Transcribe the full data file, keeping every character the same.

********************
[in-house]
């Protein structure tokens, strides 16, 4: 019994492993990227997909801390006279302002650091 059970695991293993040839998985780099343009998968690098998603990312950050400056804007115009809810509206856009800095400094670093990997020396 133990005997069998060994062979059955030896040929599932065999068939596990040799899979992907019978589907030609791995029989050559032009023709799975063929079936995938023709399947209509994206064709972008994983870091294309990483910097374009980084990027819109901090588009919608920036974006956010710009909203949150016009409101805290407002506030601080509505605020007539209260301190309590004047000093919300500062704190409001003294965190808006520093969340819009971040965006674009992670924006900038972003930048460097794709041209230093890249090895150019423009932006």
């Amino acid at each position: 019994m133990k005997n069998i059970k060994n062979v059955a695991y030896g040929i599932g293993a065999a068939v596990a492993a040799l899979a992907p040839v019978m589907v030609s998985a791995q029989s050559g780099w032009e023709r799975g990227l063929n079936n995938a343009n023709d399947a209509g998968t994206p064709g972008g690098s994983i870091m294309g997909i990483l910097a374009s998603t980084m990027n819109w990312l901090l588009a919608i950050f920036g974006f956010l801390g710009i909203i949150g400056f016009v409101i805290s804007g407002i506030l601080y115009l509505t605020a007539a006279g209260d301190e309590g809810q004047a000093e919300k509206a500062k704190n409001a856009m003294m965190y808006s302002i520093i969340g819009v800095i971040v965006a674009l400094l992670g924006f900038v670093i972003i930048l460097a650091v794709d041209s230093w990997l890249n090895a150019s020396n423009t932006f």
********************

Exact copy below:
[in-house]
């Protein structure tokens, strides 16, 4: 019994492993990227997909801390006279302002650091 059970695991293993040839998985780099343009998968690098998603990312950050400056804007115009809810509206856009800095400094670093990997020396 133990005997069998060994062979059955030896040929599932065999068939596990040799899979992907019978589907030609791995029989050559032009023709799975063929079936995938023709399947209509994206064709972008994983870091294309990483910097374009980084990027819109901090588009919608920036974006956010710009909203949150016009409101805290407002506030601080509505605020007539209260301190309590004047000093919300500062704190409001003294965190808006520093969340819009971040965006674009992670924006900038972003930048460097794709041209230093890249090895150019423009932006």
């Amino acid at each position: 019994m133990k005997n069998i059970k060994n062979v059955a695991y030896g040929i599932g293993a065999a068939v596990a492993a040799l899979a992907p040839v019978m589907v030609s998985a791995q029989s050559g780099w032009e023709r799975g990227l063929n079936n995938a343009n023709d399947a209509g998968t994206p064709g972008g690098s994983i870091m294309g997909i990483l910097a374009s998603t980084m990027n819109w990312l901090l588009a919608i950050f920036g974006f956010l801390g710009i909203i949150g400056f016009v409101i805290s804007g407002i506030l601080y115009l509505t605020a007539a006279g209260d301190e309590g809810q004047a000093e919300k509206a500062k704190n409001a856009m003294m965190y808006s302002i520093i969340g819009v800095i971040v965006a674009l400094l992670g924006f900038v670093i972003i930048l460097a650091v794709d041209s230093w990997l890249n090895a150019s020396n423009t932006f």